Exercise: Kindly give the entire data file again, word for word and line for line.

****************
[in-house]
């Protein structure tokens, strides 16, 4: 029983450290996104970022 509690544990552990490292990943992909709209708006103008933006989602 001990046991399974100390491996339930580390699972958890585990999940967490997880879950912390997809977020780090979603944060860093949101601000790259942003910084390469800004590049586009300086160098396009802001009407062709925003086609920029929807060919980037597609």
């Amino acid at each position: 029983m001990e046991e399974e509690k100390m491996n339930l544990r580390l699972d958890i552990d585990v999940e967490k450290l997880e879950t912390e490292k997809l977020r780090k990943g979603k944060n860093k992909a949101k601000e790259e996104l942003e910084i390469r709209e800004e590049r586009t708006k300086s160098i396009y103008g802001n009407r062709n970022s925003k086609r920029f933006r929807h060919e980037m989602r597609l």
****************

[in-house]
């Protein structure tokens, strides 16, 4: 029983450290996104970022 509690544990552990490292990943992909709209708006103008933006989602 001990046991399974100390491996339930580390699972958890585990999940967490997880879950912390997809977020780090979603944060860093949101601000790259942003910084390469800004590049586009300086160098396009802001009407062709925003086609920029929807060919980037597609």
């Amino acid at each position: 029983m001990e046991e399974e509690k100390m491996n339930l544990r580390l699972d958890i552990d585990v999940e967490k450290l997880e879950t912390e490292k997809l977020r780090k990943g979603k944060n860093k992909a949101k601000e790259e996104l942003e910084i390469r709209e800004e590049r586009t708006k300086s160098i396009y103008g802001n009407r062709n970022s925003k086609r920029f933006r929807h060919e980037m989602r597609l």